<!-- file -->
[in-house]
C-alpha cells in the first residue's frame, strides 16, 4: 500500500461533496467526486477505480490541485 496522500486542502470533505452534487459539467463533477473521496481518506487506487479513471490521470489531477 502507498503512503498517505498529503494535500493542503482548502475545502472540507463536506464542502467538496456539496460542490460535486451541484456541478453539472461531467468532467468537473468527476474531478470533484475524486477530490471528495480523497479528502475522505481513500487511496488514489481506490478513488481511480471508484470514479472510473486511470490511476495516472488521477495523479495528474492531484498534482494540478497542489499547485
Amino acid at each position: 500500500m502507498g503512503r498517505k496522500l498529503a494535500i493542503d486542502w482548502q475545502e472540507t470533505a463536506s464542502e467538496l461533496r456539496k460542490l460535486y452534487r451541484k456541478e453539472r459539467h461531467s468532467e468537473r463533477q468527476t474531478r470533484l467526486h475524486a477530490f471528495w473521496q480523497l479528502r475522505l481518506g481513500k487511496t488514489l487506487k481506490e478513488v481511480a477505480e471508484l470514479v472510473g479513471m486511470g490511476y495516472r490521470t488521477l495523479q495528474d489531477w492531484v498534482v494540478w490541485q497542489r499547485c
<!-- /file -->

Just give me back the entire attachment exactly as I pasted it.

[in-house]
C-alpha cells in the first residue's frame, strides 16, 4: 500500500461533496467526486477505480490541485 496522500486542502470533505452534487459539467463533477473521496481518506487506487479513471490521470489531477 502507498503512503498517505498529503494535500493542503482548502475545502472540507463536506464542502467538496456539496460542490460535486451541484456541478453539472461531467468532467468537473468527476474531478470533484475524486477530490471528495480523497479528502475522505481513500487511496488514489481506490478513488481511480471508484470514479472510473486511470490511476495516472488521477495523479495528474492531484498534482494540478497542489499547485
Amino acid at each position: 500500500m502507498g503512503r498517505k496522500l498529503a494535500i493542503d486542502w482548502q475545502e472540507t470533505a463536506s464542502e467538496l461533496r456539496k460542490l460535486y452534487r451541484k456541478e453539472r459539467h461531467s468532467e468537473r463533477q468527476t474531478r470533484l467526486h475524486a477530490f471528495w473521496q480523497l479528502r475522505l481518506g481513500k487511496t488514489l487506487k481506490e478513488v481511480a477505480e471508484l470514479v472510473g479513471m486511470g490511476y495516472r490521470t488521477l495523479q495528474d489531477w492531484v498534482v494540478w490541485q497542489r499547485c